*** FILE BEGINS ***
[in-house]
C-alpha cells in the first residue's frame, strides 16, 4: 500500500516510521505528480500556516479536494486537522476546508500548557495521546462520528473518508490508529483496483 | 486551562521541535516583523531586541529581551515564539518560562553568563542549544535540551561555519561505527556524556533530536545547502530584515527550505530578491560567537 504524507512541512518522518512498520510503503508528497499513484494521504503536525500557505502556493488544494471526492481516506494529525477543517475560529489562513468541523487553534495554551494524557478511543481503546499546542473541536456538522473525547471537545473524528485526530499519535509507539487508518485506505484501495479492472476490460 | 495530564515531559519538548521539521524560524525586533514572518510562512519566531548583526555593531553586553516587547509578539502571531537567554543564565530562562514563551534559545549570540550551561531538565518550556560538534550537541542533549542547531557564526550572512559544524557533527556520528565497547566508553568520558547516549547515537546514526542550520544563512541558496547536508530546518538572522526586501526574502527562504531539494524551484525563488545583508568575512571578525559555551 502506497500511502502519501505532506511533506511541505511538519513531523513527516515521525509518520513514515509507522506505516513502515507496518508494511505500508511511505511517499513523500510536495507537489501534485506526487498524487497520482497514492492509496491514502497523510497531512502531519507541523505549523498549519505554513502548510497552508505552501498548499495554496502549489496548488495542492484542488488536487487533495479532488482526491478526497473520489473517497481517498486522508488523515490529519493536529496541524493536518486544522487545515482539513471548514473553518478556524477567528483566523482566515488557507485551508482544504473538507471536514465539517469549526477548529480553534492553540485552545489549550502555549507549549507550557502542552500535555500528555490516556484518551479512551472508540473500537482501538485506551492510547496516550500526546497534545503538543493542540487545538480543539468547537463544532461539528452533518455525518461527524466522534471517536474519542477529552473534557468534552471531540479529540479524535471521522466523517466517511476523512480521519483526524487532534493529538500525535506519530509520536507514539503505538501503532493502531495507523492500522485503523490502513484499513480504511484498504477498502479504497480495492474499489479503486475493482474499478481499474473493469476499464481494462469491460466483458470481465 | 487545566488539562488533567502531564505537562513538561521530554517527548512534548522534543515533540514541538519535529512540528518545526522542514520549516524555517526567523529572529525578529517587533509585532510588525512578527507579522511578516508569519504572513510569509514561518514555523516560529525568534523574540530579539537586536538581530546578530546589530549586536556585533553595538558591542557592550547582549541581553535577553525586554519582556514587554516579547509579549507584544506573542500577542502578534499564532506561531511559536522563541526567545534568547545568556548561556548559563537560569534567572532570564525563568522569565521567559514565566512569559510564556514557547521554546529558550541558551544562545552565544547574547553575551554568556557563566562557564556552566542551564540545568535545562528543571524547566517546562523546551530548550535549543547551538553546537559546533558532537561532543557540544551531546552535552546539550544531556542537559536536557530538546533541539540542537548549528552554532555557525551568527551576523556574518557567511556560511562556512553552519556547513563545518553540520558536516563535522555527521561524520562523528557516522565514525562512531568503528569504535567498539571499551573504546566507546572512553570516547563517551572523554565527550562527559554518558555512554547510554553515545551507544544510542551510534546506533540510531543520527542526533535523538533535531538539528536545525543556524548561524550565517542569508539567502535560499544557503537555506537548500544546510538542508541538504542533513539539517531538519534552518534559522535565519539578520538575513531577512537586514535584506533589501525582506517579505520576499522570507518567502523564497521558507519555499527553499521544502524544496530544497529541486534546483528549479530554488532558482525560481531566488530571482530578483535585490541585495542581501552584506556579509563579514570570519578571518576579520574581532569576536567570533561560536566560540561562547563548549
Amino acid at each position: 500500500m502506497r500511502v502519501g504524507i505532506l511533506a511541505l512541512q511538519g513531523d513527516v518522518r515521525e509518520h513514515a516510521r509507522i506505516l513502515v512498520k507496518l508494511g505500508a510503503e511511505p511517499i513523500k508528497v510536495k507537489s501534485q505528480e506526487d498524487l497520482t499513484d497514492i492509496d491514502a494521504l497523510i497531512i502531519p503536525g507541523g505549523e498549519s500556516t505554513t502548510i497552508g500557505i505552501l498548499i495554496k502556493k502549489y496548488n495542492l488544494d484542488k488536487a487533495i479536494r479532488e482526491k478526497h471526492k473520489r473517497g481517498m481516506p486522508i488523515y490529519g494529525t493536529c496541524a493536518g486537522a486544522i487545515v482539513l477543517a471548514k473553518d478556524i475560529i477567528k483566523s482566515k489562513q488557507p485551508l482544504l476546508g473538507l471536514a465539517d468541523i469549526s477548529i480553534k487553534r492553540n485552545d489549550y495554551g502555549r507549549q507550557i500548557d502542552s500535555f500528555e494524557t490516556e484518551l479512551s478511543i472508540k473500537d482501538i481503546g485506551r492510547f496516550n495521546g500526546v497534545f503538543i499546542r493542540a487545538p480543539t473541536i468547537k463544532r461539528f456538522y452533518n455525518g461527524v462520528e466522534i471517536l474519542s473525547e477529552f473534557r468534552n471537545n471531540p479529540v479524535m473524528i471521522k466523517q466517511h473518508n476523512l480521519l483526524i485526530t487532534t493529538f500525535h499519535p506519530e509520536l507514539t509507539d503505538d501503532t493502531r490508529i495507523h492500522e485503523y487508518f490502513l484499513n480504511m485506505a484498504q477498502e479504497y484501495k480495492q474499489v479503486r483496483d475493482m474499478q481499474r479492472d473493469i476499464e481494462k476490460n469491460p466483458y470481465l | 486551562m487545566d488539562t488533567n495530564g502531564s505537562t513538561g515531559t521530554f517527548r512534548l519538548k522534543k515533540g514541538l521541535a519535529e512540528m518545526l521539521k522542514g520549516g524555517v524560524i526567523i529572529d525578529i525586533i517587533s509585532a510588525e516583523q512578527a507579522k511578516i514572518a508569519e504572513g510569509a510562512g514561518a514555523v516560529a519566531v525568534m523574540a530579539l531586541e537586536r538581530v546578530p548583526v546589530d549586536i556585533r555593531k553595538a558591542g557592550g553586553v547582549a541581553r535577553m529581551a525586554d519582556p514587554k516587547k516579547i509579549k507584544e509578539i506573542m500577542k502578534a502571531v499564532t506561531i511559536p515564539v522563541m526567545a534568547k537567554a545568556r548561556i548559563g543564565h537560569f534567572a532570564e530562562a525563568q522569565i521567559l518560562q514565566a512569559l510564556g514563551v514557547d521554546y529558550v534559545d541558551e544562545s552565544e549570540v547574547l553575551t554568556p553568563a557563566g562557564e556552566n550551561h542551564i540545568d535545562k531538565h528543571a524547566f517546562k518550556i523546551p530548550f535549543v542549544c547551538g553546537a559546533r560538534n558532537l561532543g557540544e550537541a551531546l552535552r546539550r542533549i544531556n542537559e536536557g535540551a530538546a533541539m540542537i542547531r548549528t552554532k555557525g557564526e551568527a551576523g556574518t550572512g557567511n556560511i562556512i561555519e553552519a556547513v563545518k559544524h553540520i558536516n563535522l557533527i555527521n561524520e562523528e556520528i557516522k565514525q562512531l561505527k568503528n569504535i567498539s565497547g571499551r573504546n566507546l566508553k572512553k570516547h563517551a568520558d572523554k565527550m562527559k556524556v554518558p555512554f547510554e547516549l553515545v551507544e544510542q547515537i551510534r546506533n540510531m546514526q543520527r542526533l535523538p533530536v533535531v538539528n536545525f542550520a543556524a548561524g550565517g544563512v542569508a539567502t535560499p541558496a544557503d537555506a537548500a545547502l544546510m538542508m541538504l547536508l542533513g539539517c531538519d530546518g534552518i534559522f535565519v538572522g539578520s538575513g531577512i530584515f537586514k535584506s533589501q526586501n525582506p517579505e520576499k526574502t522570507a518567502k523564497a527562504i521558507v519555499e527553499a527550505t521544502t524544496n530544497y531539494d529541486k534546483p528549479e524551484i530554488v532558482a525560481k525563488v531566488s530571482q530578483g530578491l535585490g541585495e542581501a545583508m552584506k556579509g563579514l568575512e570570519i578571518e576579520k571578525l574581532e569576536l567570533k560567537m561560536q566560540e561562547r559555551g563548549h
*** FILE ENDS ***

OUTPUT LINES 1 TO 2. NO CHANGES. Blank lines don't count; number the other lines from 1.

[in-house]
C-alpha cells in the first residue's frame, strides 16, 4: 500500500516510521505528480500556516479536494486537522476546508500548557495521546462520528473518508490508529483496483 | 486551562521541535516583523531586541529581551515564539518560562553568563542549544535540551561555519561505527556524556533530536545547502530584515527550505530578491560567537 504524507512541512518522518512498520510503503508528497499513484494521504503536525500557505502556493488544494471526492481516506494529525477543517475560529489562513468541523487553534495554551494524557478511543481503546499546542473541536456538522473525547471537545473524528485526530499519535509507539487508518485506505484501495479492472476490460 | 495530564515531559519538548521539521524560524525586533514572518510562512519566531548583526555593531553586553516587547509578539502571531537567554543564565530562562514563551534559545549570540550551561531538565518550556560538534550537541542533549542547531557564526550572512559544524557533527556520528565497547566508553568520558547516549547515537546514526542550520544563512541558496547536508530546518538572522526586501526574502527562504531539494524551484525563488545583508568575512571578525559555551 502506497500511502502519501505532506511533506511541505511538519513531523513527516515521525509518520513514515509507522506505516513502515507496518508494511505500508511511505511517499513523500510536495507537489501534485506526487498524487497520482497514492492509496491514502497523510497531512502531519507541523505549523498549519505554513502548510497552508505552501498548499495554496502549489496548488495542492484542488488536487487533495479532488482526491478526497473520489473517497481517498486522508488523515490529519493536529496541524493536518486544522487545515482539513471548514473553518478556524477567528483566523482566515488557507485551508482544504473538507471536514465539517469549526477548529480553534492553540485552545489549550502555549507549549507550557502542552500535555500528555490516556484518551479512551472508540473500537482501538485506551492510547496516550500526546497534545503538543493542540487545538480543539468547537463544532461539528452533518455525518461527524466522534471517536474519542477529552473534557468534552471531540479529540479524535471521522466523517466517511476523512480521519483526524487532534493529538500525535506519530509520536507514539503505538501503532493502531495507523492500522485503523490502513484499513480504511484498504477498502479504497480495492474499489479503486475493482474499478481499474473493469476499464481494462469491460466483458470481465 | 487545566488539562488533567502531564505537562513538561521530554517527548512534548522534543515533540514541538519535529512540528518545526522542514520549516524555517526567523529572529525578529517587533509585532510588525512578527507579522511578516508569519504572513510569509514561518514555523516560529525568534523574540530579539537586536538581530546578530546589530549586536556585533553595538558591542557592550547582549541581553535577553525586554519582556514587554516579547509579549507584544506573542500577542502578534499564532506561531511559536522563541526567545534568547545568556548561556548559563537560569534567572532570564525563568522569565521567559514565566512569559510564556514557547521554546529558550541558551544562545552565544547574547553575551554568556557563566562557564556552566542551564540545568535545562528543571524547566517546562523546551530548550535549543547551538553546537559546533558532537561532543557540544551531546552535552546539550544531556542537559536536557530538546533541539540542537548549528552554532555557525551568527551576523556574518557567511556560511562556512553552519556547513563545518553540520558536516563535522555527521561524520562523528557516522565514525562512531568503528569504535567498539571499551573504546566507546572512553570516547563517551572523554565527550562527559554518558555512554547510554553515545551507544544510542551510534546506533540510531543520527542526533535523538533535531538539528536545525543556524548561524550565517542569508539567502535560499544557503537555506537548500544546510538542508541538504542533513539539517531538519534552518534559522535565519539578520538575513531577512537586514535584506533589501525582506517579505520576499522570507518567502523564497521558507519555499527553499521544502524544496530544497529541486534546483528549479530554488532558482525560481531566488530571482530578483535585490541585495542581501552584506556579509563579514570570519578571518576579520574581532569576536567570533561560536566560540561562547563548549